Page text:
How did this dairy farmer lower his SCC by 300,000 cells/ml in just 3 weeks?
Dairy farming in Inniskeen, Co. Monaghan, Gavin Courtney milks a herd of 60 predominately British Friesian cows under a spring and autumn-calving system.
In autumn, approximately 20% of the herd calves down, with the remaining cows calving in the springtime.
Gavin operates a grass-based system and aims to have all calved cows out to grass as early as possible in spring. This depends on weather conditions and the level of grass available on the farm.
While the dairy operation is the main enterprise on the holding, Gavin also introduces a Limousin bull to clean up during the breeding season and finishes a number of heifers and bullocks on the farm.
Heifers are finished at 22-26 months, while the bullocks are slaughtered aged 26-27 months. Currently, Gavin is milking approximately 24 cows with a further five cows to be dried off in the near future.
The bulk of the spring calving will take place in February and March and the Monaghan-based farmer aims to have all cows calved by mid-to-late March.
For the majority of the time, Gavin is the only labour unit on the farm, but he also has help from his uncle, Martin, at the busy times of the year.
Tackling a rising cell count
Recently, Gavin was faced with tackling an increasing somatic cell count (SCC) which was spiraling out of control. However, after learning about Saber SCC, Gavin achieved instant results.
“My cell count was gone up over 350,000 and it was costing me money. I was looking one day on Facebook and I just happened to come across the Saber units.
“It was starting to become a big problem; I had a lot of mastitis in the springtime and I couldn’t get to the bottom of it. I had high cows that I thought weren’t high at all and ones that never had mastitis that had a high cell count,” he added.
Initially, Gavin had concerns whether the units would work in his parlour, as there are no milk jars located on each unit; however, the Saber units work on the pipes so this was not an issue.
“I rang to inquire the next day and I decided I’d fit them. And – straight away – I thought they were a great job. Before I installed them, the cell count was 355,000 and within three weeks it was down to 55,000.
“I started eliminating cows that were lighting up red and amber. It means a lot that I’m able to identify the problem straight away.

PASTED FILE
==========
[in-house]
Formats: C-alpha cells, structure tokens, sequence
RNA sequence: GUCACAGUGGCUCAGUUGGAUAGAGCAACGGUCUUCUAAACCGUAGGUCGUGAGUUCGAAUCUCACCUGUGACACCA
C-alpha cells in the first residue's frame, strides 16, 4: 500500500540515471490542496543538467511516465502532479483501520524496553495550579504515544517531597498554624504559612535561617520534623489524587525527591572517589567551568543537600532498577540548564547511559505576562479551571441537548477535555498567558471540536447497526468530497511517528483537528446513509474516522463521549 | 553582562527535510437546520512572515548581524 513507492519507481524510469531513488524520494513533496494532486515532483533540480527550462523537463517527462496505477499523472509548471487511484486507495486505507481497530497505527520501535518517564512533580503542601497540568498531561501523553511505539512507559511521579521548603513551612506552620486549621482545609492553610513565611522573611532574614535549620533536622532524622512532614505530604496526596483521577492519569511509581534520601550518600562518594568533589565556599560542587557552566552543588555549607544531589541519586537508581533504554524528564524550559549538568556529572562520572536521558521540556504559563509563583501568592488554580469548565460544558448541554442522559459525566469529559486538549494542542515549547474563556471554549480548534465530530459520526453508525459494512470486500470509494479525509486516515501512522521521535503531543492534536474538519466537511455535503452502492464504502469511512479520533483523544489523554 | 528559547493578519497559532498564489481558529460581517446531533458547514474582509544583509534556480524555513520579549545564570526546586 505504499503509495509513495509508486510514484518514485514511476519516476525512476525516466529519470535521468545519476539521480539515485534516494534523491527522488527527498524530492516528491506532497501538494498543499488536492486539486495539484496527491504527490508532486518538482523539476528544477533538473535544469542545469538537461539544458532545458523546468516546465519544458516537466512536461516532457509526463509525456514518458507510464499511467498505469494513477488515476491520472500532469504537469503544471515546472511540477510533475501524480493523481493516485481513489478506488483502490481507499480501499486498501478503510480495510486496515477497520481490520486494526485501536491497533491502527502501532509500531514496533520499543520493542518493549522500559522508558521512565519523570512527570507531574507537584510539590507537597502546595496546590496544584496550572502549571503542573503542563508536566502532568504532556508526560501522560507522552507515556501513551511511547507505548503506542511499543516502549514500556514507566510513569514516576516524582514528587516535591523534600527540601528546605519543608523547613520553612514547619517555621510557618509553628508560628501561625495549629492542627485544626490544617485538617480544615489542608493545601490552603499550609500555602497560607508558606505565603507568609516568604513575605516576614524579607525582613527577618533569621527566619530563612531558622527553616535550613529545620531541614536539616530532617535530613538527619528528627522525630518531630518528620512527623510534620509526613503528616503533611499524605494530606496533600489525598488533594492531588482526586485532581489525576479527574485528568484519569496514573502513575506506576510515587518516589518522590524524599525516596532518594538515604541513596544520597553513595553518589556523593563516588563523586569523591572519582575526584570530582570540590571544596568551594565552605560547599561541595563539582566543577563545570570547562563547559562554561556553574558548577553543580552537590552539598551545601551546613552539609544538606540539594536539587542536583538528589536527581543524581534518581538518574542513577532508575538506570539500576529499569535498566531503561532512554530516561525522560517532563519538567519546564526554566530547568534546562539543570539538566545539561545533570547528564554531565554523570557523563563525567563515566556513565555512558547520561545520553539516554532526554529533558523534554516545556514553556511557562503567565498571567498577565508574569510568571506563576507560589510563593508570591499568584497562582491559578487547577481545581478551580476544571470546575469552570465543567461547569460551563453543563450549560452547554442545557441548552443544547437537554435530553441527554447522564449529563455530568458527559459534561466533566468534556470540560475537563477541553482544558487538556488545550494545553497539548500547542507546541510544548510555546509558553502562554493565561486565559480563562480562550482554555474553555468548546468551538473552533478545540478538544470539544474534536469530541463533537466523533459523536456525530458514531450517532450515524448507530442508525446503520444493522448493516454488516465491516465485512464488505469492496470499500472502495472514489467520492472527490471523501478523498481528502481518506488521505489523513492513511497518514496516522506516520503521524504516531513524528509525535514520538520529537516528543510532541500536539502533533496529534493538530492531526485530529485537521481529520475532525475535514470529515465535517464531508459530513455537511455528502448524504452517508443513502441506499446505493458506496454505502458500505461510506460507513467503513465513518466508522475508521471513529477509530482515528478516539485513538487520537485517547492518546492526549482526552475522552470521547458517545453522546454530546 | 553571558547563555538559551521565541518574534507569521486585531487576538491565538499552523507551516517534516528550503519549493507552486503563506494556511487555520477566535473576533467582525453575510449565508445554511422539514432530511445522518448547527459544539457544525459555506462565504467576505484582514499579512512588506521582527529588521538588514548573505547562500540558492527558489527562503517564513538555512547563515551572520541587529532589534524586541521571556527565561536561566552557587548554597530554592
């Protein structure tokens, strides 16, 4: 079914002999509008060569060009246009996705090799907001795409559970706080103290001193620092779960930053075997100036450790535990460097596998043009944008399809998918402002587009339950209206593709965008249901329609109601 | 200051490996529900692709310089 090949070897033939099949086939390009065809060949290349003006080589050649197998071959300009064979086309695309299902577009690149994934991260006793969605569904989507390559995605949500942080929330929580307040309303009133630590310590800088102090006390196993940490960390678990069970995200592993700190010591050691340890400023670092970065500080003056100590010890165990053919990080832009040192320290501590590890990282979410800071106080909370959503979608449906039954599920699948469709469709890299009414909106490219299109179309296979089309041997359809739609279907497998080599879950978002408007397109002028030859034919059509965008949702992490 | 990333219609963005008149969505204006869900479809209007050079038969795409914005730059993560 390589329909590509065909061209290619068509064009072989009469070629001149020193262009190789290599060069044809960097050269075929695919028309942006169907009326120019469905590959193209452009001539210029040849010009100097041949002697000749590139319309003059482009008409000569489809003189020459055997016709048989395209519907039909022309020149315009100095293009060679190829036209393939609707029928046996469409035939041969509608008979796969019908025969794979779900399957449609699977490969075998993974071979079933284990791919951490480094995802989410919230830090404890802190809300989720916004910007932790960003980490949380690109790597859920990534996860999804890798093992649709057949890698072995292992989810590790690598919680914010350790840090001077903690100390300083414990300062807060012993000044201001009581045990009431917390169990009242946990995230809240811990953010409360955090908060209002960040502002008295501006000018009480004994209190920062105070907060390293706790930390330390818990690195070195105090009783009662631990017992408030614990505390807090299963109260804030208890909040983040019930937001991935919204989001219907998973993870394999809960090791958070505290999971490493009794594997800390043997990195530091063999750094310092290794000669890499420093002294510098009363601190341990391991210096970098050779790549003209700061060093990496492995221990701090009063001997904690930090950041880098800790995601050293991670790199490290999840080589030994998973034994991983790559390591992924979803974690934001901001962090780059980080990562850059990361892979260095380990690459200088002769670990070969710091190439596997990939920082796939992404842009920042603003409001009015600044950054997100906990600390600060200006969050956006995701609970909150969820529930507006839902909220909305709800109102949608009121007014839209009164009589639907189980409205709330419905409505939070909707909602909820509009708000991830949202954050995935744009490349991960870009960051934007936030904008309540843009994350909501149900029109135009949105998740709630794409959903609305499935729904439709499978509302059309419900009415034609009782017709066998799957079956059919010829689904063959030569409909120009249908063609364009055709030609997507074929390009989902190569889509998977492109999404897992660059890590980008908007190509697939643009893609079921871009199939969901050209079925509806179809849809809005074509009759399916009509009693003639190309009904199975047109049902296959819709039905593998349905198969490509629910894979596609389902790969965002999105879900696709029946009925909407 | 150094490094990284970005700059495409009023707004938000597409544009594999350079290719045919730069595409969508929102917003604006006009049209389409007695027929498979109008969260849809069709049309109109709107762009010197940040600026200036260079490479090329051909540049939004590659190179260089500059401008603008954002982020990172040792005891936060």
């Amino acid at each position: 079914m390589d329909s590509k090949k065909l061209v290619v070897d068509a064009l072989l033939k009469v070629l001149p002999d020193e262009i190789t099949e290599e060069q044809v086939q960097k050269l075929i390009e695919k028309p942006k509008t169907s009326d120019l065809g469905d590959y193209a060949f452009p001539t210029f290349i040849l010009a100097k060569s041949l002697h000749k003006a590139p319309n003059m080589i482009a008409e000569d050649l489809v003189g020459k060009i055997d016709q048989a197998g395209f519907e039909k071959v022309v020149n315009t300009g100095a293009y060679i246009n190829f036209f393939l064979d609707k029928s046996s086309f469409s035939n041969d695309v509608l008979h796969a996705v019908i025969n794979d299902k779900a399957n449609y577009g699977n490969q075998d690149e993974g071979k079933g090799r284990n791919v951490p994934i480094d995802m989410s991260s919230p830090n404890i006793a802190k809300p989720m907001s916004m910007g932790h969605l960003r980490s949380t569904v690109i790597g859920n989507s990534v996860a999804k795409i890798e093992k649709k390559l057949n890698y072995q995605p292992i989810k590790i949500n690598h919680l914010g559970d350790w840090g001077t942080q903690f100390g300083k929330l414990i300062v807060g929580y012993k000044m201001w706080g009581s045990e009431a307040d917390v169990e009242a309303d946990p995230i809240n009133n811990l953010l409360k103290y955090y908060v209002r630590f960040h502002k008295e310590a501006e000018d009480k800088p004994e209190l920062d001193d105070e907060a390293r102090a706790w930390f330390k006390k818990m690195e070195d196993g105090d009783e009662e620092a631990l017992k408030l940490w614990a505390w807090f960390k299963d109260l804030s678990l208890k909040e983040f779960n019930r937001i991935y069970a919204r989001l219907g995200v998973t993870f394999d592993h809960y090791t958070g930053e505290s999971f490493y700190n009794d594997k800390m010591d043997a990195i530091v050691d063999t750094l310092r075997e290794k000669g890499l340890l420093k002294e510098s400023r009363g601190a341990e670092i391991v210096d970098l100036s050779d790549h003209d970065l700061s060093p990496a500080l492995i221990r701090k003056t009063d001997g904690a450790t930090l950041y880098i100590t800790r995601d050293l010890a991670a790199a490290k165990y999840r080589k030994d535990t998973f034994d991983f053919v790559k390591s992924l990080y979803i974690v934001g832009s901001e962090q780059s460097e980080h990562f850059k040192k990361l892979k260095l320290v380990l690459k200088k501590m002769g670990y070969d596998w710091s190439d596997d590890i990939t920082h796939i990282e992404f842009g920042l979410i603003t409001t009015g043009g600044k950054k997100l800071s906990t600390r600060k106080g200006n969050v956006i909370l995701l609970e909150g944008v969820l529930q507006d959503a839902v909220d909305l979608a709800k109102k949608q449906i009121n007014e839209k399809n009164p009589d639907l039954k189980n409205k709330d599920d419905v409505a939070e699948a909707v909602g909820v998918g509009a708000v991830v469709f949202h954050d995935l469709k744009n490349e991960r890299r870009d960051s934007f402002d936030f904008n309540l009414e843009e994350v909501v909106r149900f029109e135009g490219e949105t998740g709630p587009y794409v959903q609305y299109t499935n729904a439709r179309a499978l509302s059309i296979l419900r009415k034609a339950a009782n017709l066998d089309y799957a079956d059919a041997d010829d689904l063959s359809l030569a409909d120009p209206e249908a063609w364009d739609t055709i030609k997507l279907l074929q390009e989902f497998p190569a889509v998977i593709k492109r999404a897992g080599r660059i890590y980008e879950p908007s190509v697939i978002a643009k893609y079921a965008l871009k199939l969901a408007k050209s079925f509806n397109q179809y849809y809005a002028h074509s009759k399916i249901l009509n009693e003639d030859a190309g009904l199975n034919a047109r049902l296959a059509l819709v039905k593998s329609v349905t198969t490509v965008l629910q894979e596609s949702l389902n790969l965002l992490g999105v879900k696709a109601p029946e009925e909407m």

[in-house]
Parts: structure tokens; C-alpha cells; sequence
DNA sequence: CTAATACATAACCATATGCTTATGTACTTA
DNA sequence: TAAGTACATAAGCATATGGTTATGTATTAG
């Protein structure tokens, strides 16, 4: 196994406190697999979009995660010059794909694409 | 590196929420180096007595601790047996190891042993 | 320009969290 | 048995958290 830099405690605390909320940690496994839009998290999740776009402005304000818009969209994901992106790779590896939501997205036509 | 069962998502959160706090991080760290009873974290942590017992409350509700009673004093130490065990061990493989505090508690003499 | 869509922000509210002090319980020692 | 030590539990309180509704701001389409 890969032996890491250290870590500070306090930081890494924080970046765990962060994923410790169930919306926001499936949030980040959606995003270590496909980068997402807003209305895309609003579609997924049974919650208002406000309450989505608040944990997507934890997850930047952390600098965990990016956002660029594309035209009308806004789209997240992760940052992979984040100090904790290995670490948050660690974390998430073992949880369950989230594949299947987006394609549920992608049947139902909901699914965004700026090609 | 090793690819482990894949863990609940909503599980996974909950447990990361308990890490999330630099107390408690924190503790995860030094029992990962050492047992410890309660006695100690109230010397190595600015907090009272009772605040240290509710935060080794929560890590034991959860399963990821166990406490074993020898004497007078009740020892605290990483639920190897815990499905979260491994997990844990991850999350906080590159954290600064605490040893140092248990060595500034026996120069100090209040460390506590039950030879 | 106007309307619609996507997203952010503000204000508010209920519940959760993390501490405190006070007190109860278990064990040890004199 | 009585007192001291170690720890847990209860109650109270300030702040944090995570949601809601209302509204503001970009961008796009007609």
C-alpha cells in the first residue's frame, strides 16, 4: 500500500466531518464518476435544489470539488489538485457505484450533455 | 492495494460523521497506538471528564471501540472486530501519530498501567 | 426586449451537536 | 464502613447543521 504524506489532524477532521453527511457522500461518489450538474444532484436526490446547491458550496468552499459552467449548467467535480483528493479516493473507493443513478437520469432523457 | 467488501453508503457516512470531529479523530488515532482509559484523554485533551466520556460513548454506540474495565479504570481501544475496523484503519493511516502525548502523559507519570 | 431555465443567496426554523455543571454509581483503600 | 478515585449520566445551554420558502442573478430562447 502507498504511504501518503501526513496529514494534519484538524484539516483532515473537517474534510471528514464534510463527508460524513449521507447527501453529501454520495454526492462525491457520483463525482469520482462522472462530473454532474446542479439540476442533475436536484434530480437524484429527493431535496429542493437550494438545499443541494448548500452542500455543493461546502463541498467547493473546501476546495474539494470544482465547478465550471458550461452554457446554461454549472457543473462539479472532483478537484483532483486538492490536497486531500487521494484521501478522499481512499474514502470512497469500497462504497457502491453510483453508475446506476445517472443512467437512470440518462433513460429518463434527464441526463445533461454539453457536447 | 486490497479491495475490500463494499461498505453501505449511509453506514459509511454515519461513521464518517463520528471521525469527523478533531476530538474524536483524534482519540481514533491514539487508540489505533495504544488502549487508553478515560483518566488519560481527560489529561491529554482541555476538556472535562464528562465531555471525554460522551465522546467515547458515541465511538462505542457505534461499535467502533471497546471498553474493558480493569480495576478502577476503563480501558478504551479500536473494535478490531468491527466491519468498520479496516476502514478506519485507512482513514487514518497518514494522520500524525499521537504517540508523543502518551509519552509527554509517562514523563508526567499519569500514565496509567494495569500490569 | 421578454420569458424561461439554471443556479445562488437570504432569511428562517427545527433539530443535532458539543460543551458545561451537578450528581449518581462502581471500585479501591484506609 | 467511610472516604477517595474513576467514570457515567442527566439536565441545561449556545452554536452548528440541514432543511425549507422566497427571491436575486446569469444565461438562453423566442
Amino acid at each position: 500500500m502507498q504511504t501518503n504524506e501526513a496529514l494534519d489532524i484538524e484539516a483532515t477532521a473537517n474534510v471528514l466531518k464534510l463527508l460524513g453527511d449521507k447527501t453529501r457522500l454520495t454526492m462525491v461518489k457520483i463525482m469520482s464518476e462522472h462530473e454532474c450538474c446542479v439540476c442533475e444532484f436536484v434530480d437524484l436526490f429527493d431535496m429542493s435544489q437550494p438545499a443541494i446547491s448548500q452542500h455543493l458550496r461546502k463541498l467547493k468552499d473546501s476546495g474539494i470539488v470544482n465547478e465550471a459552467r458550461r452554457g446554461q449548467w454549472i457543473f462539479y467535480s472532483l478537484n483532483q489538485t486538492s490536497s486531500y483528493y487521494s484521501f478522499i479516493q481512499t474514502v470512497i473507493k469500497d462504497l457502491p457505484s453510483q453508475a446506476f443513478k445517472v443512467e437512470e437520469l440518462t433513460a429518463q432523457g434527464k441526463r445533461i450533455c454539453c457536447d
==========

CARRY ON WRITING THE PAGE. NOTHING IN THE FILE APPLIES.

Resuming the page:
“It’s handy because it tells me there and then that I have a problem and I can take action straight away if a cow’s cell count is high.
“When you put the clusters on the cows, the lights on the unit light up white. Within two minutes it takes a reading. If they were lighting up green that indicates that the cell count is under 200,000,” the Monaghan man explained.
Since installing the four Saber SCC units in his parlour, Gavin has witnessed a massive reduction in SCC and it’s currently running at just 25,000 cells/ml.
Dealing with the problem
When a problem cow has been identified by the system lighting amber or red, Gavin takes immediate action.
“If they had mastitis I would tube them and apply the Uddermint cream. This cream is handy because there is no withdrawal.
“I would keep applying this cream morning and evening for a few days. This keeps the swelling down and it would be well down within a few days,” he explained.
Strict hygiene practices are also implemented on the farm. When cows are housed, cubicles are swept down morning and evening, while lime is also spread on the mats. Cows’ teat are also washed and dried before milking.
‘A great job’
Crediting the system for helping him to tackle high SCC levels on his farm, he said: “I think the Saber units are a great job; it was the only way to get to the bottom of it.
“It’s a much better system than milk recording because it gives the results there and then; if you are milk recording, it would take a few days to get the results.
“Overall, I would recommend the Saber units to any dairy farmer; I think they are a great job and I’m very happy with them and I would have put them in years ago if I had known about them.
“It’s very handy to have in the winter months because you could have more mastitis problems because cows are inside and they could get mastitis quicker,” he concluded.